Philippines Vows To Protect Its Territory As South China Sea Swarmed With Chinese Vessels

Philippines President Rodrigo Duterte said during his meeting with China’s ambassador Huang Xilian that Manila will protect its territory at every cost.

The development comes amid growing international concern over the increasing number of Chinese vessels in the disputed South China Sea region.

For almost a week, the Philippines and China have been locked in conflict over the presence of around 183 Chinese vessels in Whitsun Reef in the disputed Spratly region of the South China Sea.

Manila has already lodged a diplomatic protest over the “swarming and threatening presence” of the vessels manned by what it is termed as China’s maritime militia.

“The president repeated what he said in the United Nations [that] we will protect our territory… we believe that this issue should be resolved under the U.N. Convention on the Law of the Sea and we stand by our victory in the international tribunal,” said Duterte`s spokesman, Harry Roque told Nikkei Asia.

China claims the entire 3.6 million sq km of the South China Sea as its territory. However, in 2016, an international arbitration ruling had invalidated most of Beijing’s expansionist claims in the region.

Roque was referring to the same ruling, which Beijing has refused to recognize.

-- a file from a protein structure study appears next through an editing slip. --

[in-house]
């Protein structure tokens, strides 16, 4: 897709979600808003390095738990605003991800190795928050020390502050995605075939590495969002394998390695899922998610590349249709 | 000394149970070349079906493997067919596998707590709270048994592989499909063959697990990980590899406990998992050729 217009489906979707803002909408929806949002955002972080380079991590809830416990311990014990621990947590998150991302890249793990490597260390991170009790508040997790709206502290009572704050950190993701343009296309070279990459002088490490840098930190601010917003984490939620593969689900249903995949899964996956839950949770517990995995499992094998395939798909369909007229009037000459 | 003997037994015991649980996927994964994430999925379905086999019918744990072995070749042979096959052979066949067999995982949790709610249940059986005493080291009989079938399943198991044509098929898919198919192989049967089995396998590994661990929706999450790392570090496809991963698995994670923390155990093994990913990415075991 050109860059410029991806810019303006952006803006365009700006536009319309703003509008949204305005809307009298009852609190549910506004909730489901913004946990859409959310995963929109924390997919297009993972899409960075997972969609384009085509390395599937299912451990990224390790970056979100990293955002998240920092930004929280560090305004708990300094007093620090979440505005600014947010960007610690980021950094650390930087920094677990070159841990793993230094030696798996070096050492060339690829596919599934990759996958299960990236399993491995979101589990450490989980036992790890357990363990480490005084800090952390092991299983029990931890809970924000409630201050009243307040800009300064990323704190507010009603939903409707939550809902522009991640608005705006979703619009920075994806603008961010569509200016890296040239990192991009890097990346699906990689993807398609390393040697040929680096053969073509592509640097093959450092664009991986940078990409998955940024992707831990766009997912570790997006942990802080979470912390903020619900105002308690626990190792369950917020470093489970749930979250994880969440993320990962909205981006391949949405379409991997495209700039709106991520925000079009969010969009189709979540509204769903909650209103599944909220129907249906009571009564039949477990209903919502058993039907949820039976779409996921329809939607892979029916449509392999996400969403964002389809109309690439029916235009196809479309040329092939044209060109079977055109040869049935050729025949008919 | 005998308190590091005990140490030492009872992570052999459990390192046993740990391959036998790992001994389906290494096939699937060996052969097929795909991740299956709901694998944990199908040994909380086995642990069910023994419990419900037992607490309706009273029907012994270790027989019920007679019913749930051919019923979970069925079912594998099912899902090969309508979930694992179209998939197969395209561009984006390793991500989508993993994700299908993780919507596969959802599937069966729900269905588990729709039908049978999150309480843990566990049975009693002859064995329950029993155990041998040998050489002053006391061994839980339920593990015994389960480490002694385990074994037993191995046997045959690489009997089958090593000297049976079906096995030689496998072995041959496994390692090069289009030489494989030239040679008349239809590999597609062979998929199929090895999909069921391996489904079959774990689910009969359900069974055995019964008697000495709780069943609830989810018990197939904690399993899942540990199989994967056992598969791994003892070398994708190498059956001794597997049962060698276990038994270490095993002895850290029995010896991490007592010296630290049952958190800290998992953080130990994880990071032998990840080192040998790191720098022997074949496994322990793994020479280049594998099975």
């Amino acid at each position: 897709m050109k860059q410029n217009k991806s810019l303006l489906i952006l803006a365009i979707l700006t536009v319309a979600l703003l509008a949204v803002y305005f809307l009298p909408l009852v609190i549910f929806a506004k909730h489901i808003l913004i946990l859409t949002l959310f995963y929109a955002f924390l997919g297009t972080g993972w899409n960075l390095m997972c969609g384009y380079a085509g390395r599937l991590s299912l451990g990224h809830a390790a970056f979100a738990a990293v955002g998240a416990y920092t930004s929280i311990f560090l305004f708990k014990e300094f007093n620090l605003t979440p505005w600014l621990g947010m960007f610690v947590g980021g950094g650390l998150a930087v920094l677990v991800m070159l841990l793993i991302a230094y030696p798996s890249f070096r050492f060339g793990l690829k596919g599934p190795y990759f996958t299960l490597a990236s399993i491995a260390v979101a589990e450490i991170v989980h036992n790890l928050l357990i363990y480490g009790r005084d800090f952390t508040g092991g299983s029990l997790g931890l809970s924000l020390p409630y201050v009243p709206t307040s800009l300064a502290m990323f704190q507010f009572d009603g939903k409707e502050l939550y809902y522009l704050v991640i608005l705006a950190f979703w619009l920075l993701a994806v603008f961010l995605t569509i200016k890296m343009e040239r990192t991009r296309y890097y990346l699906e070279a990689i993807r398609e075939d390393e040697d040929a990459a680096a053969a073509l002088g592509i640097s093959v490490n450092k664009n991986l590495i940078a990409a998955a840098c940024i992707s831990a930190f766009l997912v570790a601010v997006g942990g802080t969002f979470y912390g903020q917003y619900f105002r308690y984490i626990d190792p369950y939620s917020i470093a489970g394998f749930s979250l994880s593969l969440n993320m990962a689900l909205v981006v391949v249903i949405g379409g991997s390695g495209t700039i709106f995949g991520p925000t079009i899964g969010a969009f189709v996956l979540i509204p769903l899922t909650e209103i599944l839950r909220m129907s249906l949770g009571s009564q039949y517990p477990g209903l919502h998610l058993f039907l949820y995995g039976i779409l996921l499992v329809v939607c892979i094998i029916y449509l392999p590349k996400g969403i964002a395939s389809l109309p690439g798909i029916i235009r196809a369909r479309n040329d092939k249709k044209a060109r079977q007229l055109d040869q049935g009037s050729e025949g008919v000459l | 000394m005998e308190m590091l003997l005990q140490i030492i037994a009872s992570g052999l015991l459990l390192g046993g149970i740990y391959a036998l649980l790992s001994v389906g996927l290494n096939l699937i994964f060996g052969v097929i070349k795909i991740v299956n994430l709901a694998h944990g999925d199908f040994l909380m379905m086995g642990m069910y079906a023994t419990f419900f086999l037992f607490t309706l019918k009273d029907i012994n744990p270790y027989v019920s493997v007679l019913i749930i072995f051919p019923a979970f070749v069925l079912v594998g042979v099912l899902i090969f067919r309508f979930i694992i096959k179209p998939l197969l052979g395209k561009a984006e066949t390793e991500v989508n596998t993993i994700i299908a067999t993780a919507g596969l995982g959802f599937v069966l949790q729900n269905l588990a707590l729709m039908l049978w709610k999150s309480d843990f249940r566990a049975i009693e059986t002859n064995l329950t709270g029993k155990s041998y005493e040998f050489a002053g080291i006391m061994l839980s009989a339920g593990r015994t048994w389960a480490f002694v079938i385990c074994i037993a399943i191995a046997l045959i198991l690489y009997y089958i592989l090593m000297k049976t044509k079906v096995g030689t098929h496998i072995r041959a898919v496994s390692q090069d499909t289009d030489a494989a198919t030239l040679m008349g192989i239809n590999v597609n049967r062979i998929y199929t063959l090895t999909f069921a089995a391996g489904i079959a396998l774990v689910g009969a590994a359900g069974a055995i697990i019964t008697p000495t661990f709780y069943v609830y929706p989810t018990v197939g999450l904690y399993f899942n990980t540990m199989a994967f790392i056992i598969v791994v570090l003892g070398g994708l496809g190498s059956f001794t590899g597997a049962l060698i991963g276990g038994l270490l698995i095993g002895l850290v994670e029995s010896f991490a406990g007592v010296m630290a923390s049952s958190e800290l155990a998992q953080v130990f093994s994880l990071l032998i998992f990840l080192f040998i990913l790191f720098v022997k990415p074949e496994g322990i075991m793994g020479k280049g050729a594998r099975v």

“In the spirit of friendship, we expect them (Chinese ships) to leave,” said Roque.

According to the Chinese embassy in Manila, the vessels seen at Whitsun Reef were fishing boats taking refuge from rough seas.

Manila has been at the receiving end of China’s expansionist plans in the South China Sea region and has even expressed concerns over Beijing’s new Coast Guard law, which allows the Chinese agency to open fire at foreign vessels at the slightest suspicion.

Amid all this, one nation that could help the Philippines counter the Chinese aggression is India given New Delhi’s long territorial dispute with Beijing. The two neighbors had been locked in a military standoff at their Himalayan border for almost 10 months before their armies disengaged last month. 

New Delhi had reportedly agreed to provide Manila with its indigenously built BrahMos cruise missile, which is considered the world’s fastest supersonic missile.

Author’s Profile

Follow EurAsian Times on Google News